“It sets the foundation for what I’d hope to see: the development of an action plan that would lay out an implementation strategy for how we meet the challenges of the future,” Lochhead said. He added that he hopes to be able to say — a year from now — that the action plan is in place, and that a “good, collaborative process” led to the development of the plan…
The draft plan proposes closing the gap through five strategies: recycling water supplies, conservation, using groundwater, shifting agricultural water to municipal use in some years, and possibly shifting more water from the Western Slope to the Front Range, said James Eklund, the director of the Colorado Water Conservation Board, which is overseeing the plan.
Complicating the issue is how water supplies might change over time due to larger issues such as climate change, according to the draft plan.
The goal is to meet the water needs of the population, but to do so without harming the environment by taking too much water out of the streams used by wildlife and the recreation industry, and without drying up farm and ranch land, Eklund said.
Agriculture accounts for about 85 percent of the water used in Colorado every year.
Closing the gap is expected to require “some package of those five things, a balance of those, that doesn’t undermine the environmental and recreational attributes of the state,” Eklund said.
But the plan doesn’t touch Colorado’s existing water court system that deems water to be a property right, with the oldest rights considered superior to younger rights to water supplies, he said.
It does aim to smooth the historic tension in Colorado over water between the sparsely populated, but water rich, Western Slope, and the more populous, but water poor, Front Range by encouraging discussion and consensus building to reach “win-win” scenarios, Eklund said.
“The disputes haven’t gone away, but we’re well positioned to do a plan or process on how people on both sides of the Continental Divide can come to a consensus rather than fighting each other,” he said.
“The plan lays out a process, the state should encourage that and the state has a vested interest in making sure these things will move forward — so bring us in early and let us help broker this,” he said…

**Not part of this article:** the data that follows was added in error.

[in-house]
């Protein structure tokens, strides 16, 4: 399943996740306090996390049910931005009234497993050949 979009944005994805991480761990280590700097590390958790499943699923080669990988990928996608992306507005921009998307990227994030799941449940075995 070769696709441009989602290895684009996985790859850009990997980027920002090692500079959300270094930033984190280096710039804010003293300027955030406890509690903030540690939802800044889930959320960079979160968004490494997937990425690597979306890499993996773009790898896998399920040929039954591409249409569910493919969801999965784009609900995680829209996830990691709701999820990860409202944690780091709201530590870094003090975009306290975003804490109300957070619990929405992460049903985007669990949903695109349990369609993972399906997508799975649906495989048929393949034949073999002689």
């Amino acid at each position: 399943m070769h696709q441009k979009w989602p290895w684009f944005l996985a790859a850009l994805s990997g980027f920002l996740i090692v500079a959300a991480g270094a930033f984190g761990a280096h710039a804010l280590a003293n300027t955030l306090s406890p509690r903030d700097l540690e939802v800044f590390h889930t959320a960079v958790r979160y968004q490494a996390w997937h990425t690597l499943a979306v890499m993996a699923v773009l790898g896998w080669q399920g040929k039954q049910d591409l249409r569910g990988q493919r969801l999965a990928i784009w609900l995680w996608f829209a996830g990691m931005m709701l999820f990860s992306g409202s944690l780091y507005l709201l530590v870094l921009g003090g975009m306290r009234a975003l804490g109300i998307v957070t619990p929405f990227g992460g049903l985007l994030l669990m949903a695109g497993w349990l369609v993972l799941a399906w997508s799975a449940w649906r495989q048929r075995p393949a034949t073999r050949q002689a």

The coming year — as the plan moves from draft stage to a final stage — will be a key part of the process, the Colorado River District’s Kuhn said.
Western Slope advocates want to see the final plan focus on conserving water and reusing it across the state, he said.
“The big issue that won’t be settled is the question of a big, new diversion,” Kuhn said.
That’s a polarizing conversation, and there are questions about whether there’s any water in the Colorado River that’s available for big, new diversions to the Front Range, he said.
That’s where the focus on conservation and reuse come into play, he said.
“Unless you can show there’s a water supply out there, then a new project on the Colorado River is off the table,” he said.
Denver Water’s Lochhead said he hopes the final plan will address how to overcome barriers that exist to new technologies and techniques of using and reusing water, such as capturing rainwater, retaining stormwater, and treating and reusing water — things that are difficult to do under current laws and regulations.
“The are technologies out there to employ sustainable green practices and the marketplace wants to go in that direction,” Lochhead said.
“I hope there’s a process (in the plan) to have those discussions about the changes that need to happen,” he said.
Creating a statewide water plan could give also give Colorado leverage when it comes to dealing with the federal government which must sign off on infrastructure projects, and downstream states, which have claims on water that passes beyond Colorado’s borders, Eklund said.
“We want a water plan developed by Colorado, not one dictated by the federal government or by the…downstream states and the country of Mexico via the nine intergovernmental compacts we have to provide water,” Eklund said.
“If for some reasons drought impacts our water supplies, and they don’t get they water they believe they’re entitled to, they may try to intervene in Colorado,” he said.
Sixty thousand is the Greeley Water and Sewer Board’s magic number. That’s how many acre feet of water the planning body expects will be needed by 2060 to sustain a population more than double its current level.
“Right now, we have about 31,000 acre feet in supplies and our demand is about 26,000 to 28,000. So we’re ahead of our demand at this point,” said Eric Reckentine, Greeley’s deputy director of water resources.